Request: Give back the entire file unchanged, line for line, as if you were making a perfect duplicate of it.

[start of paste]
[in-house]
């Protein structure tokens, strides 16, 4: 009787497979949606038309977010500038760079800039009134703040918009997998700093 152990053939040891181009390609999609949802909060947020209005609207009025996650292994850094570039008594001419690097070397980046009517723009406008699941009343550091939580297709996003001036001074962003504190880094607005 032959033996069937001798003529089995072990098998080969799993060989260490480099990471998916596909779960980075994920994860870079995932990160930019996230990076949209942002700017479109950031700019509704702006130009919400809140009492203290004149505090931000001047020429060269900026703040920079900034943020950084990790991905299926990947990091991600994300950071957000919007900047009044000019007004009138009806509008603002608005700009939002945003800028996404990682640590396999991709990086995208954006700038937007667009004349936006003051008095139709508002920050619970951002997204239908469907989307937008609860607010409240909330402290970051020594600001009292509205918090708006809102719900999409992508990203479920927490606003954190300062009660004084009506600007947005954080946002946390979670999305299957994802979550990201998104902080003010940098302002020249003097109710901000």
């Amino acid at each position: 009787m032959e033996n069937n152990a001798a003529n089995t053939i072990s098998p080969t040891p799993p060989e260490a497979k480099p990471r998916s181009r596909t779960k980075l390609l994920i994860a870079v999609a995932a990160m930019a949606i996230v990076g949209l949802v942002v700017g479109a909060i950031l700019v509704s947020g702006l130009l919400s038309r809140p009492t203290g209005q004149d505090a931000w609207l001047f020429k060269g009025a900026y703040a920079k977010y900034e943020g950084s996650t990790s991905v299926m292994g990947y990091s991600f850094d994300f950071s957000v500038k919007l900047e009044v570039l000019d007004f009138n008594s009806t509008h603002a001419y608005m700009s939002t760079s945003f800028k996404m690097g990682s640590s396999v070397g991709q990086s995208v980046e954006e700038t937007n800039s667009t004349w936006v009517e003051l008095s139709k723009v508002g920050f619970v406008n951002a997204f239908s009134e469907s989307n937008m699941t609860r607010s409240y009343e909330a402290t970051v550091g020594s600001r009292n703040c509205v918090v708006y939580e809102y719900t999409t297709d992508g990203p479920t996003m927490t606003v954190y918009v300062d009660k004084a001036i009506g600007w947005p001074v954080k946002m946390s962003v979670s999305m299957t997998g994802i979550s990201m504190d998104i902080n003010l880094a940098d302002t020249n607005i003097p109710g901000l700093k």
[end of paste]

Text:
[in-house]
């Protein structure tokens, strides 16, 4: 009787497979949606038309977010500038760079800039009134703040918009997998700093 152990053939040891181009390609999609949802909060947020209005609207009025996650292994850094570039008594001419690097070397980046009517723009406008699941009343550091939580297709996003001036001074962003504190880094607005 032959033996069937001798003529089995072990098998080969799993060989260490480099990471998916596909779960980075994920994860870079995932990160930019996230990076949209942002700017479109950031700019509704702006130009919400809140009492203290004149505090931000001047020429060269900026703040920079900034943020950084990790991905299926990947990091991600994300950071957000919007900047009044000019007004009138009806509008603002608005700009939002945003800028996404990682640590396999991709990086995208954006700038937007667009004349936006003051008095139709508002920050619970951002997204239908469907989307937008609860607010409240909330402290970051020594600001009292509205918090708006809102719900999409992508990203479920927490606003954190300062009660004084009506600007947005954080946002946390979670999305299957994802979550990201998104902080003010940098302002020249003097109710901000």
């Amino acid at each position: 009787m032959e033996n069937n152990a001798a003529n089995t053939i072990s098998p080969t040891p799993p060989e260490a497979k480099p990471r998916s181009r596909t779960k980075l390609l994920i994860a870079v999609a995932a990160m930019a949606i996230v990076g949209l949802v942002v700017g479109a909060i950031l700019v509704s947020g702006l130009l919400s038309r809140p009492t203290g209005q004149d505090a931000w609207l001047f020429k060269g009025a900026y703040a920079k977010y900034e943020g950084s996650t990790s991905v299926m292994g990947y990091s991600f850094d994300f950071s957000v500038k919007l900047e009044v570039l000019d007004f009138n008594s009806t509008h603002a001419y608005m700009s939002t760079s945003f800028k996404m690097g990682s640590s396999v070397g991709q990086s995208v980046e954006e700038t937007n800039s667009t004349w936006v009517e003051l008095s139709k723009v508002g920050f619970v406008n951002a997204f239908s009134e469907s989307n937008m699941t609860r607010s409240y009343e909330a402290t970051v550091g020594s600001r009292n703040c509205v918090v708006y939580e809102y719900t999409t297709d992508g990203p479920t996003m927490t606003v954190y918009v300062d009660k004084a001036i009506g600007w947005p001074v954080k946002m946390s962003v979670s999305m299957t997998g994802i979550s990201m504190d998104i902080n003010l880094a940098d302002t020249n607005i003097p109710g901000l700093k």